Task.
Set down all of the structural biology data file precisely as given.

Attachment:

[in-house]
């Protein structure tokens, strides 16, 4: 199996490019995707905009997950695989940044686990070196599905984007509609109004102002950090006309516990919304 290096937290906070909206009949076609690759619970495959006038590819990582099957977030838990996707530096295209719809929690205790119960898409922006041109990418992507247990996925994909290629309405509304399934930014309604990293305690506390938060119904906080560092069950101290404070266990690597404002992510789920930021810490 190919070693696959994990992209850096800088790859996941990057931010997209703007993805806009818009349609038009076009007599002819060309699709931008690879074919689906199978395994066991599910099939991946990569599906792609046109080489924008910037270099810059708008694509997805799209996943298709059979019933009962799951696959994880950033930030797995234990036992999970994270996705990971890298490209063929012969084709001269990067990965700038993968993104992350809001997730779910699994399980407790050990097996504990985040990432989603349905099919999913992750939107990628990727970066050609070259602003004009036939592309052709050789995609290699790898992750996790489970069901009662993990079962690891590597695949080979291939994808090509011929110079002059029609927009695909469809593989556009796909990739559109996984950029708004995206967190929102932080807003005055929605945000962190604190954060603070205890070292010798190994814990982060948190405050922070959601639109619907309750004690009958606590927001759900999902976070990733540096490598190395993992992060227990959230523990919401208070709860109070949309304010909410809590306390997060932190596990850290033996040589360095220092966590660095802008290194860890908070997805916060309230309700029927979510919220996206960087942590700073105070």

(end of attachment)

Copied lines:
[in-house]
């Protein structure tokens, strides 16, 4: 199996490019995707905009997950695989940044686990070196599905984007509609109004102002950090006309516990919304 290096937290906070909206009949076609690759619970495959006038590819990582099957977030838990996707530096295209719809929690205790119960898409922006041109990418992507247990996925994909290629309405509304399934930014309604990293305690506390938060119904906080560092069950101290404070266990690597404002992510789920930021810490 190919070693696959994990992209850096800088790859996941990057931010997209703007993805806009818009349609038009076009007599002819060309699709931008690879074919689906199978395994066991599910099939991946990569599906792609046109080489924008910037270099810059708008694509997805799209996943298709059979019933009962799951696959994880950033930030797995234990036992999970994270996705990971890298490209063929012969084709001269990067990965700038993968993104992350809001997730779910699994399980407790050990097996504990985040990432989603349905099919999913992750939107990628990727970066050609070259602003004009036939592309052709050789995609290699790898992750996790489970069901009662993990079962690891590597695949080979291939994808090509011929110079002059029609927009695909469809593989556009796909990739559109996984950029708004995206967190929102932080807003005055929605945000962190604190954060603070205890070292010798190994814990982060948190405050922070959601639109619907309750004690009958606590927001759900999902976070990733540096490598190395993992992060227990959230523990919401208070709860109070949309304010909410809590306390997060932190596990850290033996040589360095220092966590660095802008290194860890908070997805916060309230309700029927979510919220996206960087942590700073105070």